Setting goals? “After you think big, think bigger”
Tom Sawyer envisions a time early next year when his Grand Junction-based marketing firm will enjoy a national presence. He sees account managers communicating with clients across the country and feels what it’s like to work at such an operation.
But that’s not all. Sawyer also plans to write a second business book in part to promote his firm. And he fully expects that book to make the lists of New York Times and Amazon.com best-sellers.
Sawyer, president of RSW Partners, considers setting goals a crucial step in achieving business success — and not just small, incremental goals, but great big audacious goals.
“Think big. And after you think big, think bigger,” Sawyer recommended during a breakfast presentation on goal setting at the Business Incubator Center in Grand Junction.
John Lind, an entrepreneur who’s owned several businesses, including Resource Optimization Consultants, agreed. “The power of goals is amazing.”
Sawyer outlined the steps he goes through in setting goals, starting with visualizing not only what achieving a goal looks like, but also feels like. The next step is to analyze the gap between current conditions and preferred conditions to determine what’s needed and which steps to take first. That will establish a framework for how to go about achieving the goal, he said.
Lind said it’s important to put goals in writing.
He suggested that business owners and managers write down five goals for their operations each year in addition to four goals related to their health and personal lives.
It’s important, too, to set goals that are specific, measurable and achievable over a set period of time, he said. “A goal’s not worth a hoot unless you have the ability to implement.”
In addition to writing down goals, Lind said business owners and managers must share their goals with others.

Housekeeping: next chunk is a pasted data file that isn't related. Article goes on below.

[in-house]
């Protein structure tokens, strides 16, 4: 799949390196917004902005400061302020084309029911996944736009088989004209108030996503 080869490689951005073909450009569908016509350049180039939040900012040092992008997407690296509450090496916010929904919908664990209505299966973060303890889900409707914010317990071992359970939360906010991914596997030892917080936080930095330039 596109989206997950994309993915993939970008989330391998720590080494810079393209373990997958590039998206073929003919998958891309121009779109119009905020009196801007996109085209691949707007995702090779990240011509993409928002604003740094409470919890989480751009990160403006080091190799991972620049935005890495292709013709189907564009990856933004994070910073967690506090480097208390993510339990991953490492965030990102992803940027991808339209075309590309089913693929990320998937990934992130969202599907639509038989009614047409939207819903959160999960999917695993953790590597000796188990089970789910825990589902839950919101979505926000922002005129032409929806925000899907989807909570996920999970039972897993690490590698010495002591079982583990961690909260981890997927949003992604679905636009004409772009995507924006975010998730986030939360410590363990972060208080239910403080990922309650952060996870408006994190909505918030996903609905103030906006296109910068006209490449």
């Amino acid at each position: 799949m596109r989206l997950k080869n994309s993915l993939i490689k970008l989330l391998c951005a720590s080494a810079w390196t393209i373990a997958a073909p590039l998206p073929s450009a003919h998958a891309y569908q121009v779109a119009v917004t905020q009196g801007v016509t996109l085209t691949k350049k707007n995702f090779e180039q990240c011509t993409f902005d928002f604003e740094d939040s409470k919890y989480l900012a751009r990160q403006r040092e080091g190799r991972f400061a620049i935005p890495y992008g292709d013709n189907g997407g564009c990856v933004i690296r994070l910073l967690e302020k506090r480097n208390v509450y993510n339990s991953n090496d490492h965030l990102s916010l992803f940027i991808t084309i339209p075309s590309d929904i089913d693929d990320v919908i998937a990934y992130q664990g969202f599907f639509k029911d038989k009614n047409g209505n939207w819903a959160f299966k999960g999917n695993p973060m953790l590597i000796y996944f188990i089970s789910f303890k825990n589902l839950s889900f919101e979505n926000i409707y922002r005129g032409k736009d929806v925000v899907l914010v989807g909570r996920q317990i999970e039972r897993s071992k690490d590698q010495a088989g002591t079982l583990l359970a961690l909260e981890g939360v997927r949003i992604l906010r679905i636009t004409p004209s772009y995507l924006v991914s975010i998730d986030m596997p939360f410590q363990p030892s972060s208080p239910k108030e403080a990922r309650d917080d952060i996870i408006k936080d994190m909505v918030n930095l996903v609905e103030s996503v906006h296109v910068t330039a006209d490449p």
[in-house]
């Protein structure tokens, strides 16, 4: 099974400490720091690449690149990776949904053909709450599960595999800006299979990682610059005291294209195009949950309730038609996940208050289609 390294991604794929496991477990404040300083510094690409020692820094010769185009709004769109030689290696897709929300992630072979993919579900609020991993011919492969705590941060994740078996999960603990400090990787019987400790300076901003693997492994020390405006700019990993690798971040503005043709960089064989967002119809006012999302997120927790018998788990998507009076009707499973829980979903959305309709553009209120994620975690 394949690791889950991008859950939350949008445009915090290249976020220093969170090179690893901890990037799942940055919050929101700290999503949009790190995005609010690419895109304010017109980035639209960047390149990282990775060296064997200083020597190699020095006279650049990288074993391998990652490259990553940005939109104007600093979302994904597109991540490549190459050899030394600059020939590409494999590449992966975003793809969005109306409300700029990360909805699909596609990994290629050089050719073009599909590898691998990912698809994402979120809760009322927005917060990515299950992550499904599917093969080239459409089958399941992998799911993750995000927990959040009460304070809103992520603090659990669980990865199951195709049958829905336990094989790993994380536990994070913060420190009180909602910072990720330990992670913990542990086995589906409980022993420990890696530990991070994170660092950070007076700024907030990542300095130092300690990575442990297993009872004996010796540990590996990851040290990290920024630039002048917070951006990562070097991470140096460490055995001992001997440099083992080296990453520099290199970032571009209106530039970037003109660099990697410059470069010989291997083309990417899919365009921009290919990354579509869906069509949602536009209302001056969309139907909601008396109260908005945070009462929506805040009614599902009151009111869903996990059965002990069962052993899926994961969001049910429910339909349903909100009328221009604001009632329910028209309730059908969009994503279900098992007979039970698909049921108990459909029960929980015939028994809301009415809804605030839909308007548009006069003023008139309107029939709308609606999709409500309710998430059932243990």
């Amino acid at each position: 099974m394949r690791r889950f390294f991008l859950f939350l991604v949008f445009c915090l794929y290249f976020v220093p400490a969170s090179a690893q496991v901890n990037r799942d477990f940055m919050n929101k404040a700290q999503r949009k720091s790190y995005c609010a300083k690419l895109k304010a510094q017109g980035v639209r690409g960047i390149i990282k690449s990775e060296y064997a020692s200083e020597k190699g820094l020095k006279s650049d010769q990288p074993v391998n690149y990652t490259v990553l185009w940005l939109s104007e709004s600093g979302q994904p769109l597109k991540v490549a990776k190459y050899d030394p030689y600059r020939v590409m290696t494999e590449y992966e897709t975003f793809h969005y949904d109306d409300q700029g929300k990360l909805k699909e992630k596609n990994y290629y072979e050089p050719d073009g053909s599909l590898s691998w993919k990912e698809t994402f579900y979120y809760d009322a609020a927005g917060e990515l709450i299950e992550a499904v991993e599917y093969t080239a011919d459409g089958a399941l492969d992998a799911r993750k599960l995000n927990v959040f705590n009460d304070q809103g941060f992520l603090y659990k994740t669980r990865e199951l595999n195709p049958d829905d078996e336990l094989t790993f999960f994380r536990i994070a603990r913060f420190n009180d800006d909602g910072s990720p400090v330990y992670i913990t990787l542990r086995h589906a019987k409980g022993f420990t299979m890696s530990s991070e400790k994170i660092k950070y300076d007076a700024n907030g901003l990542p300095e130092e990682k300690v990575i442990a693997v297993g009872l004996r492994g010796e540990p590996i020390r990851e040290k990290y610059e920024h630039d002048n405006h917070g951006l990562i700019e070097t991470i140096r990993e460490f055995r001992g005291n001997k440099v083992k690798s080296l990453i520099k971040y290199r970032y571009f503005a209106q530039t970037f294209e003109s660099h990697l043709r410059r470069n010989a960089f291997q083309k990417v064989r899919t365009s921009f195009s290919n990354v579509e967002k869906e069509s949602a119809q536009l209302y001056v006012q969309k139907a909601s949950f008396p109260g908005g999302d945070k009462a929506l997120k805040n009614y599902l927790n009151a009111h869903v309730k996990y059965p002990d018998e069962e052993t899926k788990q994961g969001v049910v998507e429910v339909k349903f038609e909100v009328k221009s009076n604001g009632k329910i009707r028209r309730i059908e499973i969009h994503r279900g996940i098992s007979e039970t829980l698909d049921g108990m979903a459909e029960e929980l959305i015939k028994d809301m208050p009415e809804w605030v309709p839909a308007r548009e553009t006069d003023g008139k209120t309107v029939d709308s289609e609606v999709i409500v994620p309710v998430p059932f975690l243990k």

By sharing his goals at the presentation, Sawyer said he’s more committed to achieving them. “That puts myself a little bit out there, doesn’t it?”
“Don’t keep them to yourself,” he said. “Bring them out in the open.”
Employees need to know not only what the goals are, but why they’re important, Sawyer added. “All visions have to have a huge component of why.”
As business owners and managers go about the process of setting and achieving goals, they should remain flexible as well as avoid becoming discouraged if at first they don’t succeed, Lind said. “When you start beating yourself up, you start giving up. And don’t do that.”
Sawyer said it could become necessary to “pivot” — that is, move in a different direction, but from a fixed position that takes into account core business responsibilities.
Even as business owners and managers strive to take their ventures to the next level, they must continue to “feed the bear,” he said, by making payroll and keeping the operation running.
It’s not an either-or proposition, though, he added. “I can always find a way to do both.”
Lind encouraged business owners and managers to do something every day that moves them closer to achieving their goals and to continue in their endeavors. “Persist until you succeed. Don’t give up.”
Sawyer acknowledged it could be difficult to realize such big goals for his business, but said that’s preferable to setting and even achieving only small goals. “I’d rather fall short of that big goal.”